Okay, I give. Yesterday I was out on a walk and I saw the neighbor's lilac bush starting to bloom. And another neighbor's dogwood popping out its little pink blossoms. So what can I do but throw up my hands and admit that spring has indeed sprung, despite the fact that it's still March, for heaven's sake.
David uses it as a seed starting mix and for potting soil, and swears it's not only cheaper than buying the stuff at the store but that it's miles better, too. He also makes his own organic fertilizers, and if his insanely prolific garden is any example, those work incredibly well, too. Many of the ingredients can be purchased at Naomi's Organic Farm Supply, Concentrates or other farm supply stores.
Seed Starting Mix
From David Kobos of Kobos Coffee (and so much more)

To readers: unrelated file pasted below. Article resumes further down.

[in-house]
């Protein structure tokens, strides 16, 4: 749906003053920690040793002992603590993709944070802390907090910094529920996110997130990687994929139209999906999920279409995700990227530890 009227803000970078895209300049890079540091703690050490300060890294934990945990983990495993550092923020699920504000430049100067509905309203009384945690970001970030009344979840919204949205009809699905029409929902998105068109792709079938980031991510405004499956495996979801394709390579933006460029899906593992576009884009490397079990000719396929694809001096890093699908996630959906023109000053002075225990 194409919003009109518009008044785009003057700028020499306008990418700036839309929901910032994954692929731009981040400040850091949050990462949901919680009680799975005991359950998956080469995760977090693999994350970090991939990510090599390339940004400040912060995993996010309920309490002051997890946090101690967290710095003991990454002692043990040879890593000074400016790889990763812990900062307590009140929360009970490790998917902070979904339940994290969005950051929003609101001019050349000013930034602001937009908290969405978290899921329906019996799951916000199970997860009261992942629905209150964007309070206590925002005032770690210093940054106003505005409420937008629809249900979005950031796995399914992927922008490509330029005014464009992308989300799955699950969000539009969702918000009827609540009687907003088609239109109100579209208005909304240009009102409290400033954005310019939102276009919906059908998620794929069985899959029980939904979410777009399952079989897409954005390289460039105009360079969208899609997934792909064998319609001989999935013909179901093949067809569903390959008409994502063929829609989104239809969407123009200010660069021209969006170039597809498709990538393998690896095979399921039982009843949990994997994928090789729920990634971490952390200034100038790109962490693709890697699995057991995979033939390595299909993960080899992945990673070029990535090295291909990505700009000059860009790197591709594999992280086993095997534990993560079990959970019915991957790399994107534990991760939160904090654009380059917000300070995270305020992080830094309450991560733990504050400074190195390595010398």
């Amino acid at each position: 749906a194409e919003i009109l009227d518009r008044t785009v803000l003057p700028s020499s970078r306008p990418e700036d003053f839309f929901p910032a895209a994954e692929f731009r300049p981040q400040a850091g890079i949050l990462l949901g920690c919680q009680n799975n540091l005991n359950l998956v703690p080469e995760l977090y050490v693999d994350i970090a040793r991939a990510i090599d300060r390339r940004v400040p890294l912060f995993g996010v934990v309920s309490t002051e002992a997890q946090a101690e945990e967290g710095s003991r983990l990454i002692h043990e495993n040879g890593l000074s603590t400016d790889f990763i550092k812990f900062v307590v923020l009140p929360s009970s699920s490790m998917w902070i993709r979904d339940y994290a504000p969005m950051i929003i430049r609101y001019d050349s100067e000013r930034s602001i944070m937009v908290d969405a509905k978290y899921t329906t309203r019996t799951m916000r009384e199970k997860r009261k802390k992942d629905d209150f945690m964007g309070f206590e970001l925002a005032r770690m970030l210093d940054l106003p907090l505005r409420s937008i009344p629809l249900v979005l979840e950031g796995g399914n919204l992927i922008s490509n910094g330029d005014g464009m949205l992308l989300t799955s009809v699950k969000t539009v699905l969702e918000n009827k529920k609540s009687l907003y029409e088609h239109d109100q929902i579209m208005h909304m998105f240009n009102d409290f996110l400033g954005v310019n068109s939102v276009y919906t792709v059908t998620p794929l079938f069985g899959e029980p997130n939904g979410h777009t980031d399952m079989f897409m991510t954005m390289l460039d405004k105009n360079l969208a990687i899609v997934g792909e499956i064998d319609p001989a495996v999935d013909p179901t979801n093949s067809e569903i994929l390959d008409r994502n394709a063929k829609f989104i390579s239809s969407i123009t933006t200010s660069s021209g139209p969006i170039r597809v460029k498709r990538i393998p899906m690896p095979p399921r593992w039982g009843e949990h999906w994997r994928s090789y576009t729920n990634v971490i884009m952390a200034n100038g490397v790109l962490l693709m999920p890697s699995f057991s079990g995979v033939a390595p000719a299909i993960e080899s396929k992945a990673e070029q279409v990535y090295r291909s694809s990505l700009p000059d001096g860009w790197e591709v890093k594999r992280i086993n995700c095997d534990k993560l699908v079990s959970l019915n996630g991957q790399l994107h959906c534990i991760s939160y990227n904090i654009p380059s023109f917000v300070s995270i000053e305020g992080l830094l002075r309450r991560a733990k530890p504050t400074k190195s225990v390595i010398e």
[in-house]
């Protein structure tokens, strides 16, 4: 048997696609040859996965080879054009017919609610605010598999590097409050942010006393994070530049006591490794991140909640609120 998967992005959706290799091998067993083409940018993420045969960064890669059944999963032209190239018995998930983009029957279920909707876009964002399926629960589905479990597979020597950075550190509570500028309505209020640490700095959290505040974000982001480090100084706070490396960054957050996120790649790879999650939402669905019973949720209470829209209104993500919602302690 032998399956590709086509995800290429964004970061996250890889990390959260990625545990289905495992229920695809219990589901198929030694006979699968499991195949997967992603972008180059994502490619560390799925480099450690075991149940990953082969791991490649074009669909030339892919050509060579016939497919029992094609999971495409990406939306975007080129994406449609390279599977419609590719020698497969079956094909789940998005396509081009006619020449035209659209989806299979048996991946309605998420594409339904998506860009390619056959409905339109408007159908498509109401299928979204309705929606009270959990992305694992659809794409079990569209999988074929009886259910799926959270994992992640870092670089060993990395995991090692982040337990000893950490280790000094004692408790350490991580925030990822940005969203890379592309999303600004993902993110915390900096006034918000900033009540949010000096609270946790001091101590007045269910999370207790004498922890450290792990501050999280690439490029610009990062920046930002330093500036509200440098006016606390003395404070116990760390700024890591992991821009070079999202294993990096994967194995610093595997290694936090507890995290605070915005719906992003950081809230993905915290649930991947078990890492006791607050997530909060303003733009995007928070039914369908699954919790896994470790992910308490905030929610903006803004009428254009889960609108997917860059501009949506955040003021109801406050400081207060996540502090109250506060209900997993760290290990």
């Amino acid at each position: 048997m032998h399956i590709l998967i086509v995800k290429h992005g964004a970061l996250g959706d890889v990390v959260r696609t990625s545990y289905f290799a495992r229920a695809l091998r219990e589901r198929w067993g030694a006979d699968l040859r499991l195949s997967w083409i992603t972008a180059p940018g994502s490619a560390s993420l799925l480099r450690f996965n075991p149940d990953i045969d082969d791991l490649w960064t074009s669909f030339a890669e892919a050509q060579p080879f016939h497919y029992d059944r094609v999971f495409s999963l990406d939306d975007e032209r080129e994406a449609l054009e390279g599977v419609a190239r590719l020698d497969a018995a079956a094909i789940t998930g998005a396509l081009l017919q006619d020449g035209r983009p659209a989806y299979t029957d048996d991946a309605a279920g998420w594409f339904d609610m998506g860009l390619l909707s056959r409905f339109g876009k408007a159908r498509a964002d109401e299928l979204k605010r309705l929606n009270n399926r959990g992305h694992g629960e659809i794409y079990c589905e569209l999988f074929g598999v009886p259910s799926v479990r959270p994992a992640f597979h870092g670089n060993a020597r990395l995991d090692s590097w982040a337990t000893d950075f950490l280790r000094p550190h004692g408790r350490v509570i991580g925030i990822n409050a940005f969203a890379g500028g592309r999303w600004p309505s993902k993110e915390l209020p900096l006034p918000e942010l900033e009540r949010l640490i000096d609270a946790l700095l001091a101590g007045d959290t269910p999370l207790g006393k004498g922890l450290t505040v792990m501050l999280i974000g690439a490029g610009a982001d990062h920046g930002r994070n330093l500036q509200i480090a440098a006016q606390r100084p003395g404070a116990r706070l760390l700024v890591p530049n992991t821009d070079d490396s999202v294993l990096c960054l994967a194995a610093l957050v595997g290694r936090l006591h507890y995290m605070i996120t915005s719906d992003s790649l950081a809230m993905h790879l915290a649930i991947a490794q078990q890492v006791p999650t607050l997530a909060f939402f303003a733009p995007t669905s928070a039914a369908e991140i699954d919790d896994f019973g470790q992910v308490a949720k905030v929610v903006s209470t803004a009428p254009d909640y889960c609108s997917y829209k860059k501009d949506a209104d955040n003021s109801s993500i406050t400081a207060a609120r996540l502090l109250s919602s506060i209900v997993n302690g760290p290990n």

Use a 2-gallon bucket for measuring:
3 buckets peat moss
3 buckets steer manure
1/2 c. dolomite lime
1 bucket perlite
1 bucket vermiculite
2 c. organic fertilizer (see below)
If not using sifted peat moss and steer manure, dump buckets onto 1/2" framed screen (photo, top) and sift by hand to remove debris. Add remaining ingredients and mix thoroughly using a shovel or garden hoe. Using bucket, dump into 50 lb. seed bags. Makes 2 1/2 cubic feet.
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Organic Fertilizer Mixes
From David Kobos
4 parts seed meal (cottonseed, soybean, linseed, etc.)
1 part dolomite lime
1 part ground phosphate rock (or 1/2 part bone meal)
1 part kelp meal
1 part ground phosphate rock
1 part blood meal
1 part greensand
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